This is a blog I wrote after presenting to the University of Westminster MBA Networking Club on 3/10/2017
It is never too early to plan your exit!
23 years after graduating with an MBA from the University of Westminster I found myself in the Business School presenting to the MBA Networking Club with an audience of past and present students. Judging from the interest and feedback I have had after the presentation, I have decided to write a piece on the subject.
I help owners of private businesses sell them, I also find businesses for buyers looking to acquire. According to the Federation of Small Businesses there were 5.5 million private businesses in the UK at the end of 2016, a growth of 2 million since 2000. Some estimates suggest that 25% of those are up for sale at any moment in time, the reality is a large proportion of those will not actually sell! We’ll explore the reason why in more detail, but some of it is undoubtedly oversupply. Take my home town Guildford, 10 years ago there were 3 barber / men’s hairdressers shops, today Guildford has 9, so if you were looking to buy a barber shop, would you buy one in Guildford or find a less competitive market place?
Back in 2007/8 I led a team trying to purchase a brewery, we had a detailed plan in place and investors lined up, the majority of the capital was going to be provided by a merchant bank, we were raising 7 times EBITDA………………….. Then I got a call, the astute amongst you will have spotted the date, we were backing up against the looming credit crunch and financial crash, the message was that “we are very sorry but we can only lend 3 times EBITDA”. The result was that we had to walk away and the shareholders had to shelve their plans and concentrate on running their business. They very nearly achieved their exit plan, but you have to be prepared for the market to change and adjust your plans accordingly.
Business owners wanting to exit, need to plan in order to avoid the many pitfalls that will face them if they don’t, most importantly not achieving a clean exit, a price that meets their expectations and ultimately selling their business
Recently the owner of a pet supplies business wanted to market it, the business turns over in excess of £3m and is well established. The owner has been in the sector all his life, first as an employee of Pedigree, before establishing the business twenty years ago. He is an industry personality, well known in the trade and by show organisers, however he doesn’t have a second in command or management structure supporting him, like many entrepreneurs he is the face of his business. This would leave incoming owners very vulnerable and therefore makes the business unattractive to potential purchasers. Add to this, his profit margin is very low, because his property costs are double those of comparable local businesses and he imports most of his stock, the weaker pound has had an adverse effect on costs. In addition, he runs a large overdraft most months, meaning an incoming owner would need sufficient working capital to cover it. All in all, the business is not currently attractive to purchasers and the owner has been advised to put a plan in place to create a management structure and to improve the business’s profitability by reducing premises rent (by moving) and making sure the cost base is less exposed to currency fluctuations. By doing this, purchasers could be convinced that this is a business with future growth potential.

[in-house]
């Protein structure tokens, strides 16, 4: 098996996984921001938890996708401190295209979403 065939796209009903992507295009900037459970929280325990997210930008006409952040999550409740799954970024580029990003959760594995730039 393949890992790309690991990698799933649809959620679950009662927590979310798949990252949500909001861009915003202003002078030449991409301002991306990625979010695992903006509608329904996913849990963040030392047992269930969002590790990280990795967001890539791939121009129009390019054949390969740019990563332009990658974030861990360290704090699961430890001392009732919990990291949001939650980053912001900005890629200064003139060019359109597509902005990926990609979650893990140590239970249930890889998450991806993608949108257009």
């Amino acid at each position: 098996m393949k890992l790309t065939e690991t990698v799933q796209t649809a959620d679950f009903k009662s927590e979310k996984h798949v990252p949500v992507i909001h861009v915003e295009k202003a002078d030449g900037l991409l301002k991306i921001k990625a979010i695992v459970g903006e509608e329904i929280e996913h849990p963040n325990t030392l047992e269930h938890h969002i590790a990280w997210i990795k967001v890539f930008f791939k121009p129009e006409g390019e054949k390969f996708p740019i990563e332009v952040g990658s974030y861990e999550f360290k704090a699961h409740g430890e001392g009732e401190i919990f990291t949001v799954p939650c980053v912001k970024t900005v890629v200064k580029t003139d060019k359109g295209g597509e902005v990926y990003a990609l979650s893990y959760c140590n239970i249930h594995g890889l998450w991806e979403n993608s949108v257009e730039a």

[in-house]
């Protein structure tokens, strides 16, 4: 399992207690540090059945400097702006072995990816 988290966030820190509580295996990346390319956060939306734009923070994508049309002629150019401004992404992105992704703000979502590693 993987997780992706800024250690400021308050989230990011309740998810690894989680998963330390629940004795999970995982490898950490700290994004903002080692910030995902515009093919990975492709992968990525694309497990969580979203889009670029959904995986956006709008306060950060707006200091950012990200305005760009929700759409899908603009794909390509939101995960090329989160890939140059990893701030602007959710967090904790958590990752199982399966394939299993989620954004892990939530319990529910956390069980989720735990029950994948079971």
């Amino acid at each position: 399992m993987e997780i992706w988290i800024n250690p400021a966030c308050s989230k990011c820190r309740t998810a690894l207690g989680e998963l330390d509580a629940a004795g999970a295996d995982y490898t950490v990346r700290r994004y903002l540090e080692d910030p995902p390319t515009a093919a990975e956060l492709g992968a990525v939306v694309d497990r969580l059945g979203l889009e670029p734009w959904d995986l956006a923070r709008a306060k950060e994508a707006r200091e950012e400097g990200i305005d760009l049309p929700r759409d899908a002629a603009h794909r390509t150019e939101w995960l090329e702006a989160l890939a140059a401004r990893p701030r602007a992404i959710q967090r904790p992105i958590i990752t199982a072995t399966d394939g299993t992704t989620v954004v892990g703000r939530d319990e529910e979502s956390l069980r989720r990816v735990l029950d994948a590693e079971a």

The reasons owners want to exit, vary from wanting a change of lifestyle, to retire, to pursue other interests, to release themselves from bureaucracy and red tape, or that they recognise that they don’t have the expertise or resources to take their business to the next level. A Brewery owner nearing retirement age wanted to sell the business he and his wife had successfully built up. He had trained with one of Europe’s big brewers and moved to the UK so that could start a brewery and create his own recipes. He and his wife owned the premises, a beautiful mill building and built a house on the land. Despite having created a strong business, the premiums available in the property market meant that more value could be achieved by developing the mill building into apartments, than by selling the mill and business as a going concern. If more time was available then moving the brewery to another premises could have been an option, however it was decided to sell the assets and develop the property.
Another option would have been to find a strategic buyer for the brewery who would have wanted to develop the brands. Other motives to merge with or acquire businesses include: creating synergies by merging operations, entering new markets/ diversification (product, service or geographic) taking control of supply chains, growth and eliminating competition.
2017 M&A activity in the UK is broadly stable with a decrease in total volume of transactions being offset by an overall increase in market value The chart from the ONS below compares quarter1 2017 with quarter 1 2016
There are many exit strategies:
- Finding or selling to a co-owner
- Selling the business to management and or employees
- Finding a financial buyer such as a venture capitalist
- Finding a strategic buyer
- Liquidating some or all the assets
- Selling to a supplier, customer or competitor
- Passing it on to a family buyer
- Listing the company on the markets / IPO
A software company developed a point of sale solution in conjunction with a UK retailer. The retailer decided to develop an in-house solution leaving the company with no strategic partner. Apart from issues with protecting the intellectual property, the company recognised that it did not have the resources and capability to take the product to the next level. The solution was to form a strategic partnership with and potentially be acquired by a larger Eastern European company that has a number of retail solutions, but has a gap in point of sale.